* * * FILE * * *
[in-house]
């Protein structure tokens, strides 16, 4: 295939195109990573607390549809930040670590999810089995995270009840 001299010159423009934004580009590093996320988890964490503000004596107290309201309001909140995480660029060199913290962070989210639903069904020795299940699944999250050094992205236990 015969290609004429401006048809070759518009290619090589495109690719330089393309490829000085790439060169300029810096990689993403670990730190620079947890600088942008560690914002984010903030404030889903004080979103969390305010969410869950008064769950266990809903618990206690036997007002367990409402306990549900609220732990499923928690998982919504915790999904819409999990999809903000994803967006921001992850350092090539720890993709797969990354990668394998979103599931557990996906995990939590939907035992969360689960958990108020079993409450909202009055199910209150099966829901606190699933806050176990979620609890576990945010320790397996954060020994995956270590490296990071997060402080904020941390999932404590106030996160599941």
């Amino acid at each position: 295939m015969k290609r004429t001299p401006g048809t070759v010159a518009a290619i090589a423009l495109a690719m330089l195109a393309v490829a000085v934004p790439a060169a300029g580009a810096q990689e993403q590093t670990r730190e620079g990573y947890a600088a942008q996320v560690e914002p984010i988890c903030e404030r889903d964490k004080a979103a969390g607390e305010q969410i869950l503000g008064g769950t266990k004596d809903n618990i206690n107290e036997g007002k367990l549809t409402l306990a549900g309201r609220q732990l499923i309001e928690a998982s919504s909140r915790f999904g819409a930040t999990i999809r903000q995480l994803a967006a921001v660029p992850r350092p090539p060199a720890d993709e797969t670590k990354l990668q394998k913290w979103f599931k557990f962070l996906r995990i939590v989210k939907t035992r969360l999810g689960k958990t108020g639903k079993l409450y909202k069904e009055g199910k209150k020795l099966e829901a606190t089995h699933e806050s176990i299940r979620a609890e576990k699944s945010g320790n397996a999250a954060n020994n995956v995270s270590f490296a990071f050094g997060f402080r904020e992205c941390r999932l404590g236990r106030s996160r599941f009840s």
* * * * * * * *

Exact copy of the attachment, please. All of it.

[in-house]
């Protein structure tokens, strides 16, 4: 295939195109990573607390549809930040670590999810089995995270009840 001299010159423009934004580009590093996320988890964490503000004596107290309201309001909140995480660029060199913290962070989210639903069904020795299940699944999250050094992205236990 015969290609004429401006048809070759518009290619090589495109690719330089393309490829000085790439060169300029810096990689993403670990730190620079947890600088942008560690914002984010903030404030889903004080979103969390305010969410869950008064769950266990809903618990206690036997007002367990409402306990549900609220732990499923928690998982919504915790999904819409999990999809903000994803967006921001992850350092090539720890993709797969990354990668394998979103599931557990996906995990939590939907035992969360689960958990108020079993409450909202009055199910209150099966829901606190699933806050176990979620609890576990945010320790397996954060020994995956270590490296990071997060402080904020941390999932404590106030996160599941």
């Amino acid at each position: 295939m015969k290609r004429t001299p401006g048809t070759v010159a518009a290619i090589a423009l495109a690719m330089l195109a393309v490829a000085v934004p790439a060169a300029g580009a810096q990689e993403q590093t670990r730190e620079g990573y947890a600088a942008q996320v560690e914002p984010i988890c903030e404030r889903d964490k004080a979103a969390g607390e305010q969410i869950l503000g008064g769950t266990k004596d809903n618990i206690n107290e036997g007002k367990l549809t409402l306990a549900g309201r609220q732990l499923i309001e928690a998982s919504s909140r915790f999904g819409a930040t999990i999809r903000q995480l994803a967006a921001v660029p992850r350092p090539p060199a720890d993709e797969t670590k990354l990668q394998k913290w979103f599931k557990f962070l996906r995990i939590v989210k939907t035992r969360l999810g689960k958990t108020g639903k079993l409450y909202k069904e009055g199910k209150k020795l099966e829901a606190t089995h699933e806050s176990i299940r979620a609890e576990k699944s945010g320790n397996a999250a954060n020994n995956v995270s270590f490296a990071f050094g997060f402080r904020e992205c941390r999932l404590g236990r106030s996160r599941f009840s």